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‘94 WINTER LILLEHAMMER OLYMPICS : Shimer Is Too Hot, Will Isn’t : Bobsled: One U.S. team is disqualified, the other finishes 15th. Germany II wins the gold.

TIMES STAFF WRITER

The Winter Olympics ended prematurely for Brian Shimer when his cold-weather runners came up too hot Sunday.

Shimer was disqualified before the start of the third heat of four-man bobsled when three of the four runners--the steel blades on which the sled rides--failed to meet the required temperature standards.

“I’m in shock,” said Shimer, who isn’t responsible for the sled’s final preparation.

“I mean, I’m not sure I know what happened. I went to the line (as the third starter in the third heat) and the sled wasn’t there. It’s the first time in my nine years I’ve been disqualified over a runners problem.”

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If the disqualification of the three-time Olympian seemed to be the ultimate embarrassment for the U.S. Skeleton and Bobsled Federation, traditionally beset by controversy and confusion, there was more on the final day of the Olympics.

Randy Will, driving his own Italian-made sled as USA I, finished behind the Jamaicans of “Cool Runnings” fame.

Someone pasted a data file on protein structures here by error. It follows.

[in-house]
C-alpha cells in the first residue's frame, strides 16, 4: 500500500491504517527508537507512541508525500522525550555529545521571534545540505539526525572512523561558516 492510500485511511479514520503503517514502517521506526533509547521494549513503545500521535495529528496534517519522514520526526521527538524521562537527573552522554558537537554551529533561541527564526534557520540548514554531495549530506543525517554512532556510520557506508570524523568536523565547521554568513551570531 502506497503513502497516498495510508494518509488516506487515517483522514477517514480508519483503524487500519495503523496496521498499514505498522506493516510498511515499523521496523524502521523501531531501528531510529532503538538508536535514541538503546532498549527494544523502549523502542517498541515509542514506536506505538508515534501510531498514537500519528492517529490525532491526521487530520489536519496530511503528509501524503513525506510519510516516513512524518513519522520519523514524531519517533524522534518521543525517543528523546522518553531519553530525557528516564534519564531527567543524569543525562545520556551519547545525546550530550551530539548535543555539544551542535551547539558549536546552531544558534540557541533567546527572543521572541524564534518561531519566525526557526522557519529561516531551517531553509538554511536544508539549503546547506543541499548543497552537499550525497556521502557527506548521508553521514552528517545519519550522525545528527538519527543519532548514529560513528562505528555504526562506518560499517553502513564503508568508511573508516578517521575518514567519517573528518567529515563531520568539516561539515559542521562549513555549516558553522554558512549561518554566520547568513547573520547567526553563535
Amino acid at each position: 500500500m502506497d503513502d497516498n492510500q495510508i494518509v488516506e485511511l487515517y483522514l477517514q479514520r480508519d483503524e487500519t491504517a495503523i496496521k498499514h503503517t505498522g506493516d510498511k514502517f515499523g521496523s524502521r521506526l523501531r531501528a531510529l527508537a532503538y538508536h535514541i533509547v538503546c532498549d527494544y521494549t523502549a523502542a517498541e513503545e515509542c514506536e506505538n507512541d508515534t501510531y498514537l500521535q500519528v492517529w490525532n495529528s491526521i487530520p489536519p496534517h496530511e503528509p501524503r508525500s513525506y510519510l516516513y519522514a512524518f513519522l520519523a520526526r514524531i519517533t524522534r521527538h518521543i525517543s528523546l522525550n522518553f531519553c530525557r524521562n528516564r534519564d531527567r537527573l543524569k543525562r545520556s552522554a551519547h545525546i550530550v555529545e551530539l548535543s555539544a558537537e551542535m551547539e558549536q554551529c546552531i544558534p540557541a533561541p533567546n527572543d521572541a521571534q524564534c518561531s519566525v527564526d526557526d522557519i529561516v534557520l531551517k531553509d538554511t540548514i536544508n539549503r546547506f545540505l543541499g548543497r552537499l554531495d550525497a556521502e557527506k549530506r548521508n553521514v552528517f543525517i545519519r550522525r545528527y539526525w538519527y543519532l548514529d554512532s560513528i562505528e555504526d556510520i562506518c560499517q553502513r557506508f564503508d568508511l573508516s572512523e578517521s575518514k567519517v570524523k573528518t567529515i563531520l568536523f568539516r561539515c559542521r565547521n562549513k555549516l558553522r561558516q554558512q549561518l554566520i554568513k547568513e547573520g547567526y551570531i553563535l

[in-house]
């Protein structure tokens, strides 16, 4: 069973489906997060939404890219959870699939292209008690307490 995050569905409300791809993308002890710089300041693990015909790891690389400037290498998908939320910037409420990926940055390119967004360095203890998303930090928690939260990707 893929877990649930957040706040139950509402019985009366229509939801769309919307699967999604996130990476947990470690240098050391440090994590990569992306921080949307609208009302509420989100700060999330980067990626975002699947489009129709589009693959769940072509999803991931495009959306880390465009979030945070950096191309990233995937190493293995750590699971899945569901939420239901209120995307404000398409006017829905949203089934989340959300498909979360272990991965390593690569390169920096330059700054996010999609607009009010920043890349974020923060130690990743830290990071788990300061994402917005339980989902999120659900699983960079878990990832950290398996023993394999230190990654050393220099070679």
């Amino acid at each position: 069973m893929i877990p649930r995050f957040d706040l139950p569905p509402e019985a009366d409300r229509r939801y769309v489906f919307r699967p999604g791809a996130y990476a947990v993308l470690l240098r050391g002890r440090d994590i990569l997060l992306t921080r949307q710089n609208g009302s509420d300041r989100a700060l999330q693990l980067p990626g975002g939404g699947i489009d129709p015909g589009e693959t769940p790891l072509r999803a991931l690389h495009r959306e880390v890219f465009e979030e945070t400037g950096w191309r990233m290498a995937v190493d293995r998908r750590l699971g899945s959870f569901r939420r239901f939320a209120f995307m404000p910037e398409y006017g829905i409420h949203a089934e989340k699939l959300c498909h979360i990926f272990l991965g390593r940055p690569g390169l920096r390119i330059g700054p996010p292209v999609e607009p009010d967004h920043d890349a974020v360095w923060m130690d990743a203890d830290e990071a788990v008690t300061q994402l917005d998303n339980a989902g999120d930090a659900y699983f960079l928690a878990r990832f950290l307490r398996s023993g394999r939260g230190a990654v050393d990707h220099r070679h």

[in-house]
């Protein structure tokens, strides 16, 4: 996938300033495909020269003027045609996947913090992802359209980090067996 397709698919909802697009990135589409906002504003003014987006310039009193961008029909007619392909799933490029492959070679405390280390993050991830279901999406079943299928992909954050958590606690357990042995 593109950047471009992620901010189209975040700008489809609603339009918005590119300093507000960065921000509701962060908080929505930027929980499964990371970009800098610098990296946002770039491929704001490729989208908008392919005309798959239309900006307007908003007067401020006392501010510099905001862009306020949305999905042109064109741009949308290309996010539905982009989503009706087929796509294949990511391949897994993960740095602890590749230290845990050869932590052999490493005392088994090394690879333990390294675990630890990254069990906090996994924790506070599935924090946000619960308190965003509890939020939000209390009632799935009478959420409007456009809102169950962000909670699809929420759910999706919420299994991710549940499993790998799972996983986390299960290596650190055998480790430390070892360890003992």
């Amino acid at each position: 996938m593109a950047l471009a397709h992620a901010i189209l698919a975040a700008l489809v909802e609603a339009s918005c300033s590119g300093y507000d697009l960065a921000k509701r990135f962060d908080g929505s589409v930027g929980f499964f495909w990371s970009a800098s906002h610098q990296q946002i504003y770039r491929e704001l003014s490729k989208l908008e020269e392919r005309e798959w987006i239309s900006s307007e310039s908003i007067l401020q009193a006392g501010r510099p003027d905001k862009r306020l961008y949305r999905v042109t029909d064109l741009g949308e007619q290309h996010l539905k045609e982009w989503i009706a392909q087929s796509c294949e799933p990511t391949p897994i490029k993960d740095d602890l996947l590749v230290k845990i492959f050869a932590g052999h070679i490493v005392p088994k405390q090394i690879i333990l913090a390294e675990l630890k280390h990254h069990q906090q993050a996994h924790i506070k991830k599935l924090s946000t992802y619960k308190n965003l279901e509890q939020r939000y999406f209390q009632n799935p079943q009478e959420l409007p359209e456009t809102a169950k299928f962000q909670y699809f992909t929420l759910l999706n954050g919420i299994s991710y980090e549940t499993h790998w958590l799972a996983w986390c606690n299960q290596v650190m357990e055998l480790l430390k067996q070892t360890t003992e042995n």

Will was 15th in his final race and would not talk about it. The Jamaicans, having improved vastly since their much-spoofed debut in the 1988 Olympics, were 14th.

Harald Czudaj, driving Germany II, won the gold, upsetting two-man winner Gustav Weder in Switzerland I by 0.06 seconds, and countryman Wolfgang Hoppe, in Germany I, by 0.23.

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In a sport decided by milliseconds, Shimer, 11th after the first two heats, was eliminated by degrees.

“A hot runner reduces friction and makes the sled go faster,” said Matt Roy, executive director of the U.S. bobsled federation.

“That’s why everyone tries to come as close to the limit as possible. We definitely took some risks and pressed the limit. Our engineers felt we were within (the allowable) range, but it’s the staff’s responsibility to make sure. Shimer is preparing to compete. It’s not his job.”

Nor was his hot-runner disqualification an Olympic first.

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It has happened in both bobsled and luge. It has happened in World Cups and World Championships.

The perception has long been that the sledders, when heating their runners, stretch the limits whenever and wherever possible.

“It’s not a matter of cheating,” said David Kurtz, assistant U.S coach and team leader.

“Everyone heats runners overnight in electric blankets, but they have to be on the sled 30 minutes before the race and can’t be touched again.”

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In an attempt to discourage cheating, the international federation hangs a test runner near the start house. Runners on the competing sleds cannot be more than four degrees warmer than the test runner as the sled comes up to the line.

The test runner was a minus-9.5 degrees, according to U.S. coach Joey Kilburn, and the U.S. sled was disqualified for being 0.3, 0.7 and 0.9 over the minus-5.5 at which the runners could have come in.